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Tenant Fees Bill 2017-19: analysis for Report Stage

Published Tuesday, June 19, 2018

The Tenant Fees Bill will abolish most upfront fees for tenants in England and cap security deposits at the equivalent of six weeks’ rent. This paper provides background to the Bill, including information on current practice in Scotland, Wales and Northern Ireland. It explains the Bill's provisions and summarises reactions from tenants, landlords and letting agents. This paper has been updated to include issues raised during Public Bill Committee. Report Stage is scheduled for 5 September 2018.

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Currently no cap on letting agent fees

There is currently no cap on the level of fees that letting agents can charge in England although consumer protection legislation might apply in certain circumstances. Since 27 May 2015 agents have been required to display a tariff of fees.

The proposal to ban upfront fees

As part of the Autumn Statement 2016 the Conservative Government announced an intention to abolish letting agent fees. Consultation on this proposal opened on 7 April and closed on 2 June 2017. The Conservative Party’s 2017 Manifesto said “we… will shortly ban letting agent fees”.

During the Queen’s Speech 2017, the Government announced an intention to bring forward a Draft Tenants’ Fees Bill to tackle “unfair fees on tenants” and “make the private rental market more affordable and competitive”.

November 2017 saw publication of Banning letting fees paid by tenants: government response and the Draft Tenant Fees Bill and explanatory notes. The draft Bill was subject to pre-legislative scrutiny by the Housing, Communities and Local Government Select Committee. The Committee took written evidence and held five public evidence sessions in January and February 2018. The written and oral evidence submitted to the Committee can be found on the Committee’s webpages.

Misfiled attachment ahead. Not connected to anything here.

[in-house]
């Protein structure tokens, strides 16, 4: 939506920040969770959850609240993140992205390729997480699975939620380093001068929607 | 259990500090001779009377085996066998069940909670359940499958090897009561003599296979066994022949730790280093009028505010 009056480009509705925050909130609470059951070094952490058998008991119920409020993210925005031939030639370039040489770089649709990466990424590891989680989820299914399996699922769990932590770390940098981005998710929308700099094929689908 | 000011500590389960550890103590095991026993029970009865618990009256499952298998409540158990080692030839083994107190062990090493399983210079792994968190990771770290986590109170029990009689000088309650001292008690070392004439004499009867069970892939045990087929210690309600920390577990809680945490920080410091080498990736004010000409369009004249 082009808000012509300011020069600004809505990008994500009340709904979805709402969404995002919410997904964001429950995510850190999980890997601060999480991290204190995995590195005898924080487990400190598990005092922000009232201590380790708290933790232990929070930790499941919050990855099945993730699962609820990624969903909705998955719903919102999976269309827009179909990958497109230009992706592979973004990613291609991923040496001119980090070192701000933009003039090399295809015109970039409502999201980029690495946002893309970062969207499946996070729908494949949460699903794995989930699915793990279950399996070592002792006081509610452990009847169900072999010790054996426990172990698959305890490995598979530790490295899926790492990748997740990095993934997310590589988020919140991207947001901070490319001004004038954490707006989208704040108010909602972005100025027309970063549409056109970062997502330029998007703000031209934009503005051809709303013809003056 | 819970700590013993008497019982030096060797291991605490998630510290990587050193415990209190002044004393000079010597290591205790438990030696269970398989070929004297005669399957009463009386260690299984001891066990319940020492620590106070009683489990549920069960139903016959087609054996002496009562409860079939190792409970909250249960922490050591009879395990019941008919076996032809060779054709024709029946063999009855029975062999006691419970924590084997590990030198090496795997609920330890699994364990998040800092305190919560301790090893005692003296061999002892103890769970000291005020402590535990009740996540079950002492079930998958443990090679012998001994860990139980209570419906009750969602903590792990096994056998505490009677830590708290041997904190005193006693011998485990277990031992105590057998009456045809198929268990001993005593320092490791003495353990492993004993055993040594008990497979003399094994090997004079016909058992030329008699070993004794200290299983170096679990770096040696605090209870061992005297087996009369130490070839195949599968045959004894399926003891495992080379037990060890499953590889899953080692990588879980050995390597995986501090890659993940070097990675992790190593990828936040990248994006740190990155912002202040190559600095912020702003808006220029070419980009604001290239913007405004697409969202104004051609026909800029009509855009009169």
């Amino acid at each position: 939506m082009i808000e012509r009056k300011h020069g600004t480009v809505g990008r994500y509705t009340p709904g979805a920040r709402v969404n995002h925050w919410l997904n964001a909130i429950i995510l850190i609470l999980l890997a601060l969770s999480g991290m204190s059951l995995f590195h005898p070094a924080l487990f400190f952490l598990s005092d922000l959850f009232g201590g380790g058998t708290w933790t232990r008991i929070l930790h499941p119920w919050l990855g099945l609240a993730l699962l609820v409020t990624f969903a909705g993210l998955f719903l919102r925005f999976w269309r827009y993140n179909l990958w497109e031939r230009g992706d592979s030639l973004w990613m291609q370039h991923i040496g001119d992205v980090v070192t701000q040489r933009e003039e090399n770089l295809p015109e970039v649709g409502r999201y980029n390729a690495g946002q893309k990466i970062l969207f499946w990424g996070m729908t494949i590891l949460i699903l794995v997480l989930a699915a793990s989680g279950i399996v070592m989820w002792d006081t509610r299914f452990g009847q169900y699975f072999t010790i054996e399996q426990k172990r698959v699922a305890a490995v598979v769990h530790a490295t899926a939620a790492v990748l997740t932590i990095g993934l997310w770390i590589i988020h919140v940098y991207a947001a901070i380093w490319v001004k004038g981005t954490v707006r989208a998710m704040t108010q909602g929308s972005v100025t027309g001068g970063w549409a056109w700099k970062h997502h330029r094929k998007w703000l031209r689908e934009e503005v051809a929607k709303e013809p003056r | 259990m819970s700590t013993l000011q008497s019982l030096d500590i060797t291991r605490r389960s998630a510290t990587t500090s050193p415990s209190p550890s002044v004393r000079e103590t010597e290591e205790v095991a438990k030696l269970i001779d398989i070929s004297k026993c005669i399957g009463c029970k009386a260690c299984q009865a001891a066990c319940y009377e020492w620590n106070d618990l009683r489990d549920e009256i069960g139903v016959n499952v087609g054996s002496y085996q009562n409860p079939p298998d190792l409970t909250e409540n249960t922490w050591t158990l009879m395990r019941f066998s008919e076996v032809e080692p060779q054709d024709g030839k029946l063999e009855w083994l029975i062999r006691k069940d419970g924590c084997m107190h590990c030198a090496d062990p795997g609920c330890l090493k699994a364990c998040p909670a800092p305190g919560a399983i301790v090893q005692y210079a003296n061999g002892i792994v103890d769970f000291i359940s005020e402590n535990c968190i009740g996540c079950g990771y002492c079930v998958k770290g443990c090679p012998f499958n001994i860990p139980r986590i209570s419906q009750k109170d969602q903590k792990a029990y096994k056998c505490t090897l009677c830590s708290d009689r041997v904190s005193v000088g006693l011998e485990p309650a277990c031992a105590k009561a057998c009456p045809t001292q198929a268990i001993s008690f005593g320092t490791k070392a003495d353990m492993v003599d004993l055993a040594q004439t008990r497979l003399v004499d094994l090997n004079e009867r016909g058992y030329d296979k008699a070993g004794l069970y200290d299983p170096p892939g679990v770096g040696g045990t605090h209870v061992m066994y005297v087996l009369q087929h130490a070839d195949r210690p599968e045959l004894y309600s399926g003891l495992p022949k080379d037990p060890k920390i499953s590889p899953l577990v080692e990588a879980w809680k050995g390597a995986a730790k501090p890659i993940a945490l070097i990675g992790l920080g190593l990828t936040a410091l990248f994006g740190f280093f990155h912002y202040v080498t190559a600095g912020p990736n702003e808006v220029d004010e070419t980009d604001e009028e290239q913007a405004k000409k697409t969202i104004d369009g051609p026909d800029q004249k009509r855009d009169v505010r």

The Committee’s findings were published on 29 March 2018. Overall, the Committee expressed support for the draft Bill:

With increasing numbers of people living in the private rented sector, we support the aims of the draft Bill and broadly support the proposed legislation. We believe it has the potential to save tenants in the private rented sector hundreds of pounds as well as making the market more transparent.

The Government’s response to the Committee was published on 2 May 2018; on the same day, the Tenant Fees Bill 2017-19 received its First Reading in the House of Commons. The debate on Second Reading took place on 21 May 2018.

The Bill was considered in Public Bill Committee during five sittings between 5 and 12 June 2018. The first two sittings were taken up with the examination of witnesses on 5 and 7 June (morning). Although Opposition amendments were tabled, the Bill completed its Committee Stage without amendment.

Report Stage is scheduled for 5 September 2108.

Context

The private rented sector in England is home to 4.7 million households. Letting fees and high deposits are seen as adding to the affordability challenge for tenants seeking to access rented accommodation. The Bill’s provisions sit within the Government’s wider aim of “rebalancing the relationship between tenants and landlords to deliver a fairer, good quality and more affordable private rented sector.”